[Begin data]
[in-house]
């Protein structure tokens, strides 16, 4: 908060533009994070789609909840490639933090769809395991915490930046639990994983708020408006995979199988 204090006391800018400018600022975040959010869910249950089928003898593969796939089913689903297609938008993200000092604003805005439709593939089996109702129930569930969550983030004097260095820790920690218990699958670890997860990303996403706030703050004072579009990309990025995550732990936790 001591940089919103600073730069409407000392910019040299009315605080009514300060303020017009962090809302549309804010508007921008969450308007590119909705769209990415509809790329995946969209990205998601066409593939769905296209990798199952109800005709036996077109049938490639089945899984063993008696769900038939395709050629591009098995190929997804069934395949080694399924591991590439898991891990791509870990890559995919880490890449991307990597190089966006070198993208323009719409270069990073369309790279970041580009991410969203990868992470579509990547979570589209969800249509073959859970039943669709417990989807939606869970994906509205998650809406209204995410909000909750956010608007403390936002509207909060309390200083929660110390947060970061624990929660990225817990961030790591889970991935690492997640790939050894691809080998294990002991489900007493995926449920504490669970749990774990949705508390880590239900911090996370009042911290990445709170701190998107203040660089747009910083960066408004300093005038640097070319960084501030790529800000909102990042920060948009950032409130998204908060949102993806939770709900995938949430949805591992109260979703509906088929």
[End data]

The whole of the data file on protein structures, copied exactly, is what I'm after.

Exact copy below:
[in-house]
């Protein structure tokens, strides 16, 4: 908060533009994070789609909840490639933090769809395991915490930046639990994983708020408006995979199988 204090006391800018400018600022975040959010869910249950089928003898593969796939089913689903297609938008993200000092604003805005439709593939089996109702129930569930969550983030004097260095820790920690218990699958670890997860990303996403706030703050004072579009990309990025995550732990936790 001591940089919103600073730069409407000392910019040299009315605080009514300060303020017009962090809302549309804010508007921008969450308007590119909705769209990415509809790329995946969209990205998601066409593939769905296209990798199952109800005709036996077109049938490639089945899984063993008696769900038939395709050629591009098995190929997804069934395949080694399924591991590439898991891990791509870990890559995919880490890449991307990597190089966006070198993208323009719409270069990073369309790279970041580009991410969203990868992470579509990547979570589209969800249509073959859970039943669709417990989807939606869970994906509205998650809406209204995410909000909750956010608007403390936002509207909060309390200083929660110390947060970061624990929660990225817990961030790591889970991935690492997640790939050894691809080998294990002991489900007493995926449920504490669970749990774990949705508390880590239900911090996370009042911290990445709170701190998107203040660089747009910083960066408004300093005038640097070319960084501030790529800000909102990042920060948009950032409130998204908060949102993806939770709900995938949430949805591992109260979703509906088929």